There is plenty to critique about China’s domestic and international policies, including its treatment of the Hong Kong resistance movement and Uyghur muslims. But the fixation on Gu as any kind of symbol or geopolitical tool is wildly overblown — indeed, there are several Americans and Canadians, including hockey player Jake Chelios, who are competing on behalf of China in the Olympics. The fact that they’re not as popular as Gu hardly matters when it comes to questions of their character, loyalty and morality. But those questions simply aren’t being asked, at least not with the same anger and verve as the reaction to Gu, who has leaned into her Chinese identity by speaking Mandarin at interviews and talking at length about her grandmother’s love of China. 

Naturally, there are also Asian men who, in between praising her success, are using Gu’s story to attack Asian-American feminism and portray it as an enemy of Asian men. In similar ways, they’ve used Gu to denigrate the activism of “boba liberals,” as well as to portray Gu as an important tool in a fight for Asian identity that she never signed up for. (A typical take: “We are celebrating her because she is Hapa. Her being Hapa is a much bigger slap to the face of US [sic] than if she was another AF [Asian female].”)

The logic covers the gamut of everything you can imagine men, including Asian MRAs, would say about a woman like Gu — including worrying that her popularity might trigger “white worship” among Asian women (her estranged father is white). Elsewhere, some are optimistic that she may “stir up conflicts” in mixed-race relationships, pointing to the hateful flood of comments from white men in Gu’s social media platforms.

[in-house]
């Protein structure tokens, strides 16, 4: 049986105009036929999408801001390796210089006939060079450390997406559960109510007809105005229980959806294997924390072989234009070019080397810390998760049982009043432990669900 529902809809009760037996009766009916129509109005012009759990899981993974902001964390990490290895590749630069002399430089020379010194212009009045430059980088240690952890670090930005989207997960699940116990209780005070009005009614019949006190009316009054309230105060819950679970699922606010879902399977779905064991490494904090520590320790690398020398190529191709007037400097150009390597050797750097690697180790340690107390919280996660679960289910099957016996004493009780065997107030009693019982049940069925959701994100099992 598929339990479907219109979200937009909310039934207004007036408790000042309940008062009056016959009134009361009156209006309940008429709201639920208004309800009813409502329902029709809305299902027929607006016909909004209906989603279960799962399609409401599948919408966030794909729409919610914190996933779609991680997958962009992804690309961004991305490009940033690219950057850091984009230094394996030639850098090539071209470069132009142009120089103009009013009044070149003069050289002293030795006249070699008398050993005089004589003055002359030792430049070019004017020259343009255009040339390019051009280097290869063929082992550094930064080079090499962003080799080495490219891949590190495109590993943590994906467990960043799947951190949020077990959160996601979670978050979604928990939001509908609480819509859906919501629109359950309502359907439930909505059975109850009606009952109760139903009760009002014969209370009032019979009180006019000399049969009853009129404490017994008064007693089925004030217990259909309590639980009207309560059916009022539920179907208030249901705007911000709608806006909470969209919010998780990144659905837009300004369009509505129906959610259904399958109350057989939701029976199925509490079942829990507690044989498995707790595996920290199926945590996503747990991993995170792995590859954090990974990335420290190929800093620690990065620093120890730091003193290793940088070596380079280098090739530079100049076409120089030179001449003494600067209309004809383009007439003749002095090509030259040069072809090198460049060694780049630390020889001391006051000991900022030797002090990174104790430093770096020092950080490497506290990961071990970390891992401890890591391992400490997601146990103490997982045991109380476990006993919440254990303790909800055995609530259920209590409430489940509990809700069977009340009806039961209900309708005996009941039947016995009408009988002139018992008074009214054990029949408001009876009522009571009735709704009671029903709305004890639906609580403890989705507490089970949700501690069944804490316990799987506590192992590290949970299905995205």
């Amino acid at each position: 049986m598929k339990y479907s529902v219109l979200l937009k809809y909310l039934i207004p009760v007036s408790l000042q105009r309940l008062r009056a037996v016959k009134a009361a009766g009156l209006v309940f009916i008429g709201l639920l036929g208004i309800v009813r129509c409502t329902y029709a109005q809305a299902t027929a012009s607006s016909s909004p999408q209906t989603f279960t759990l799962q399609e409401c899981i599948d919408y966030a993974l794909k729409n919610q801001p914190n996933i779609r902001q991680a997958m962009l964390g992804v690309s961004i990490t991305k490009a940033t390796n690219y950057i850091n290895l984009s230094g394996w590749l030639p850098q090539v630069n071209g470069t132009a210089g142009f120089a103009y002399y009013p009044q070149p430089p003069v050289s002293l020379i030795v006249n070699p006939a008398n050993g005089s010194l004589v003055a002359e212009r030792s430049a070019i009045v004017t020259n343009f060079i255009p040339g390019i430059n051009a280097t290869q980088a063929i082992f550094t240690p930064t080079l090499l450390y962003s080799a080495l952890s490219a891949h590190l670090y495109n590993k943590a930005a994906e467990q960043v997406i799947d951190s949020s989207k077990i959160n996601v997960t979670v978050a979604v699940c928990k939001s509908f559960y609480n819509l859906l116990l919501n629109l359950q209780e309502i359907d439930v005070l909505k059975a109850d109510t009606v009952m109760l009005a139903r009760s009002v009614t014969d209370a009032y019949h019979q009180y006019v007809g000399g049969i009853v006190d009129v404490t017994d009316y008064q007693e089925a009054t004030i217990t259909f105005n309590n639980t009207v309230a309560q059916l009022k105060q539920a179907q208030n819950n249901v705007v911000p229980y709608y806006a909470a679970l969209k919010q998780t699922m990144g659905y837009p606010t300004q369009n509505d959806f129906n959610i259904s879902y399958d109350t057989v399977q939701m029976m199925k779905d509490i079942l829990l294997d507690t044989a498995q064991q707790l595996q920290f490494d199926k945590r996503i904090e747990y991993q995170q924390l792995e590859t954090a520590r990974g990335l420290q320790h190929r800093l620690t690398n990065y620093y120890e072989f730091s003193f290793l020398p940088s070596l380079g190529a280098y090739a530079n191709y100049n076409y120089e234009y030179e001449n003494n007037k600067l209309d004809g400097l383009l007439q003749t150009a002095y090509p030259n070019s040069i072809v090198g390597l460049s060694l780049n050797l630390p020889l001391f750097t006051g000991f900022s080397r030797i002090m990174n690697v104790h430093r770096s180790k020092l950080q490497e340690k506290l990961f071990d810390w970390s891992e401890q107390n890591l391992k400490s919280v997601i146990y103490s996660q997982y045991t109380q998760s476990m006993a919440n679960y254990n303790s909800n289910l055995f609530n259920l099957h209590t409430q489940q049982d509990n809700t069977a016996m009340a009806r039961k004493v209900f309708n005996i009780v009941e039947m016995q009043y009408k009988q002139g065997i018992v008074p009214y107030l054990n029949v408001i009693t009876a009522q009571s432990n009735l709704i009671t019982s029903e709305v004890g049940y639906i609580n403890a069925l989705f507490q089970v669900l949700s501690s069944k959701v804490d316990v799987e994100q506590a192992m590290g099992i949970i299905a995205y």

The problem with all of this is that Gu shouldn’t be a pawn in the cultural fights around gender, race and national identity. Her meteoric rise isn’t indicative of anything other than the fact that privilege, talent and practice can create potential global stars out of teenagers. Instead, the media and the public have weaponized her ethnicity against her, creating a binary that she’s forced to just play off and ignore. 

The politics of the Olympics have always been a disaster. Black American Jesse Owens may have become an icon for crushing Adolf Hitler’s thesis of Aryan supremacy in the 1936 Berlin games, but his four gold medals did nothing to stop the rise of Nazism in Europe, nor did it fix the segregationist policies that persisted in his own homeland. The notion that someone like Gu can even affect decades of existential geopolitics by flipping through the air on skis is, by any measure, an overestimation. (Nevermind that the U.S. is responsible for all kinds of atrocities, both at home and around the world, yet we don’t discuss the illegal occupation of Hawai’i or the persistence of torture at Guantanamo Bay or the government’s purposeful destabilization of the Middle East every time we discuss an American Olympian.)

Really, the problem is how an endemic paranoia of China, spurred on in recent years by constant Sinophobia from both political parties and the blaming of China for COVID, has birthed a full-on culture war — one that honed casual misogyny and racism to be levied against, say, a single popular 18-year-old. Having a dual ethnic identity is often challenging, but 2D impressions of a nation thousands of miles away are forcing Asians like Gu into a lose-lose fork in the road. We’re celebrated when we serve white American hegemony, and questioned if and when we refuse to play to expected outcomes. 

I don’t pretend to understand why Gu ultimately chose to ski for China. Was it the endorsement deals? The warm embrace of the Chinese public? Bribes from the government? Does it really even matter? For now, I’m glad that Gu has the verve and youthful fuck-you attitude to deal with this. Perhaps one day she’ll renounce her decision. Perhaps one day she’ll move to China for good. 

Either way, the discourse will remain toxic. Luckily for her, it’s only a matter of time before the hatred dissipates, ready to engulf another minority and relegate them to a metaphor.